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Criminal #7

Posted: Tuesday, December 2, 2008
By: Matthew J. Brady

Ed Brubaker
Sean Phillips
Marvel Comics/Icon
Editor's Note: Criminal #7 arrives in stores Thursday, December 4.

"Bad Night: Part 4"

There's a great line in this issue that perfectly captures the morally murky world of the comic, in which everybody is at least a little bit crooked. It's a bit of third-person narration about a cop that says "If there had been a body, Starr would have framed Jacob. That's how sure he was." Not only is that amusing, it's a great summation of Starr's character, showing that he takes his job seriously, but not enough to do it legally. It's only one caption in one panel of the issue, and it's a great condensation of Ed Brubaker's themes.

And that shows how effective Brubaker is here at weaving the various corrupt characters together in this ugly-yet-captivating world he has built. This final issue of the storyline sees him do so especially effectively, as Jacob's world comes crashing down around him, not without some help on his part. We've seen him degenerate over the course of the story, getting more and more desperate, and he pretty much collapses here, with the revelation that the visions of his cartoon character, Frank Kafka, that he has been having aren't simply a benign quirk, but are actually much more sinister. And there's a lot more going on, with some exploration of other characters and their motivations; it's an excellent way to finish off what has been another excellent entry in a great run of crime stories.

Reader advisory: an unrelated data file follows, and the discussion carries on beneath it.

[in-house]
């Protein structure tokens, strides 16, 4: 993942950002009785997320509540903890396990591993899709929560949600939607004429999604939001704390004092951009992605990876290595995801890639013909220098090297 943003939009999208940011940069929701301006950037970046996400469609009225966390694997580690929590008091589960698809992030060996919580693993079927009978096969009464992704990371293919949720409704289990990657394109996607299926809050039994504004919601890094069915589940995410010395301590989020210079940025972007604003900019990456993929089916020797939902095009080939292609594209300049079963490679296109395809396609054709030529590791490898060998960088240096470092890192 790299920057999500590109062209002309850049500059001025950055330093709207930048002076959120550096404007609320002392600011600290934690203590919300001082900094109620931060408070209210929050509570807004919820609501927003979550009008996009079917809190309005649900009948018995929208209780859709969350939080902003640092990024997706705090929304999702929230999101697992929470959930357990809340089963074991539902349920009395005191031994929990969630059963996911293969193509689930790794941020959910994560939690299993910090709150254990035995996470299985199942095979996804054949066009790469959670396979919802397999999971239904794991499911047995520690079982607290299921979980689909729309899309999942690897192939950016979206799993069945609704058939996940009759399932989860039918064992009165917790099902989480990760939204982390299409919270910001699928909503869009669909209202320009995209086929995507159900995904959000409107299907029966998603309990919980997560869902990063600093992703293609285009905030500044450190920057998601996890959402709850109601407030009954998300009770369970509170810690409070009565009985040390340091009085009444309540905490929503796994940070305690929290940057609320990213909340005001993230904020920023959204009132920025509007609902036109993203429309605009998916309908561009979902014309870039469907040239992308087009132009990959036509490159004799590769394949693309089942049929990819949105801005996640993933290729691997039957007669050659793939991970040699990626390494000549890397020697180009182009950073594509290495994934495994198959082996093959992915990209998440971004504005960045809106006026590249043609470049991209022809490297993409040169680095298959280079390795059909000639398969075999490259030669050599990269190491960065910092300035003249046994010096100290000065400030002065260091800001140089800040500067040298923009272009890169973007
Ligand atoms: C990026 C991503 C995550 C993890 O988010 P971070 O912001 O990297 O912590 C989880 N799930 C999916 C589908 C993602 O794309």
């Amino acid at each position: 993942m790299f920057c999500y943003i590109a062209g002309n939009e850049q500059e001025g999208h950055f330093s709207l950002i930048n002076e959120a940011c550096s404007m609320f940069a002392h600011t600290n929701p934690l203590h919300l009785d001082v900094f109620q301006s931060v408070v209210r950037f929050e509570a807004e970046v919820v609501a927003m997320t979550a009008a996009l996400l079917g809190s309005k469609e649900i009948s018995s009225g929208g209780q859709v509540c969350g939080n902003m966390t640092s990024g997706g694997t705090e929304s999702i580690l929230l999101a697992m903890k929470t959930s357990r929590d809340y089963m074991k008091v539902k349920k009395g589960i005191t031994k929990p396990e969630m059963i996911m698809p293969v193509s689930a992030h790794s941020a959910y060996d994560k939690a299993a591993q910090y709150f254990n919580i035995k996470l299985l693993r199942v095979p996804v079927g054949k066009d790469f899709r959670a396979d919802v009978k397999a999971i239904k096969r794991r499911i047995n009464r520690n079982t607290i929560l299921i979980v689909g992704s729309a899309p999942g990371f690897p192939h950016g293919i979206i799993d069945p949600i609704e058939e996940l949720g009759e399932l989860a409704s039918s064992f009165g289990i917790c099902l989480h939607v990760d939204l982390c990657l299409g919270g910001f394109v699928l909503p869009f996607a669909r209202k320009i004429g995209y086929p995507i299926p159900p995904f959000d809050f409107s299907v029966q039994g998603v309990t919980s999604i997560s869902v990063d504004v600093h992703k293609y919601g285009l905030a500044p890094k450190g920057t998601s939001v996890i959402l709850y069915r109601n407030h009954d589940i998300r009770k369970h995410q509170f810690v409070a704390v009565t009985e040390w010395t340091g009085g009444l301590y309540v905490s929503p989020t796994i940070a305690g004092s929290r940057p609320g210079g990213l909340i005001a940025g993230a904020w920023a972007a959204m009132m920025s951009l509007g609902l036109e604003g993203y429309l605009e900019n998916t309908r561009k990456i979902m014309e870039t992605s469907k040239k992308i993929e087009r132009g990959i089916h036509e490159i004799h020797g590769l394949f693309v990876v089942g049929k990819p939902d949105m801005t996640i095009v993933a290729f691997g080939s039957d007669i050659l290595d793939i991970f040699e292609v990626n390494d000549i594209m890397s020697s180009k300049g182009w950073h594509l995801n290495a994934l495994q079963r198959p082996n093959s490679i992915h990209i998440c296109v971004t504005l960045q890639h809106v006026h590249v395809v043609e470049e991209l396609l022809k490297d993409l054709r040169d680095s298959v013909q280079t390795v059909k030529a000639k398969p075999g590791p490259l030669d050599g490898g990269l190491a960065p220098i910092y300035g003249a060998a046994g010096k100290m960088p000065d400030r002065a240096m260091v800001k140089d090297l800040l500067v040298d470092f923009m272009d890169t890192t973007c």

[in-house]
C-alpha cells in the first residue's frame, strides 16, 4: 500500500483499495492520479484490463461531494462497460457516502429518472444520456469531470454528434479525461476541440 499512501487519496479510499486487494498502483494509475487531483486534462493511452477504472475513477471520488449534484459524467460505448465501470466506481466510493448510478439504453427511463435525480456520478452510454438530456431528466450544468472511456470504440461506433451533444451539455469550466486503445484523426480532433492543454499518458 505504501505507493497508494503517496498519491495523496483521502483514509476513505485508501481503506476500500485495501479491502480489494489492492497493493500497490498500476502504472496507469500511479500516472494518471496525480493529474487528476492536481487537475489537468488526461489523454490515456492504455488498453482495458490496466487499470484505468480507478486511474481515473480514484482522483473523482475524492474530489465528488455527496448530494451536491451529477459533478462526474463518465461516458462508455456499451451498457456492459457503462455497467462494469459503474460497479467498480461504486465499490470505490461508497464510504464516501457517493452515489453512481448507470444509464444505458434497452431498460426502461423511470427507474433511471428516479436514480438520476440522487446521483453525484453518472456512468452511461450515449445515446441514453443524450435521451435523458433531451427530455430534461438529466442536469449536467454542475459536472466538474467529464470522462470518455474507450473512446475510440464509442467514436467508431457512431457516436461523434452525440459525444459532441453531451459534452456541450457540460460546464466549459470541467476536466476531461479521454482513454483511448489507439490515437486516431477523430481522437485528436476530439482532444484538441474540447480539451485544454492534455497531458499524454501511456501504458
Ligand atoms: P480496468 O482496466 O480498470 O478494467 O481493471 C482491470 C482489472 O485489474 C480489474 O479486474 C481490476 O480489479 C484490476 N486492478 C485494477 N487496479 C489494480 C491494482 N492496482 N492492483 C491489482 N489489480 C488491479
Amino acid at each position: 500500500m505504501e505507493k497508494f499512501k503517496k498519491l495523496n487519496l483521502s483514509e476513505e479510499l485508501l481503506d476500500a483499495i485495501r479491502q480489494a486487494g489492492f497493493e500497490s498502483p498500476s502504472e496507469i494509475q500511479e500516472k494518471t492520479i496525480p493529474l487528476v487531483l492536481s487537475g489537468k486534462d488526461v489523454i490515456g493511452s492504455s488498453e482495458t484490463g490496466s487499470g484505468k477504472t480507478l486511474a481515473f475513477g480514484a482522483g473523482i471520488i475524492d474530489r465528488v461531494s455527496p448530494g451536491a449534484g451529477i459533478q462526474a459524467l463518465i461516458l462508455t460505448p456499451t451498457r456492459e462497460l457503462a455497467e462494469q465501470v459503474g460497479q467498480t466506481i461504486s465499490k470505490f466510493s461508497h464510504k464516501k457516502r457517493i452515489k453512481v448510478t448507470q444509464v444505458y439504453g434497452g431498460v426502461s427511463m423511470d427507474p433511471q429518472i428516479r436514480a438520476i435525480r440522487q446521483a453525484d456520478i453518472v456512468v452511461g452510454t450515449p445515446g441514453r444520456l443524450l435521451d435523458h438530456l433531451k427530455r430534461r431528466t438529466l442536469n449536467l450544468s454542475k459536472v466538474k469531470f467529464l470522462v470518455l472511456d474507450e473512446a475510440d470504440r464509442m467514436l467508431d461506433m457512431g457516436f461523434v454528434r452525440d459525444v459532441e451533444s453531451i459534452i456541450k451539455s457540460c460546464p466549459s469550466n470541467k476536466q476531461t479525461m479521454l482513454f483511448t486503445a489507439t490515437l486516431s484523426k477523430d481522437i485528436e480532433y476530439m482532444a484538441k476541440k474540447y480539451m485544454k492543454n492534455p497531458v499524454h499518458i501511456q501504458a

But while Brubaker has put together some nice plots and characters, they wouldn't be nearly as effective without the contributions of Sean Phillips, who fleshes them out beautifully, capturing the desperate expressions and body language of Jacob, the hateful arrogance of Starr, and the conflicting hurt and anger of Iris, the woman caught between them. You couldn't ask for a more perfect evocation of mood, with the shadows that fill every location and fall across everyone's face just so. It's beautiful work, and nobody else could match it.

That perfect combination of writing and art is what makes this book the best example of crime comics currently on the market. Brubaker and Phillips have nailed the particular alchemy that combines strong, believable emotion, compelling, realistic plots, and the noir mood that seems to permeate through to the very fiber of the pages. Let's hope their brief hiatus to work on the supervillain series Incognito doesn't derail it in any way.






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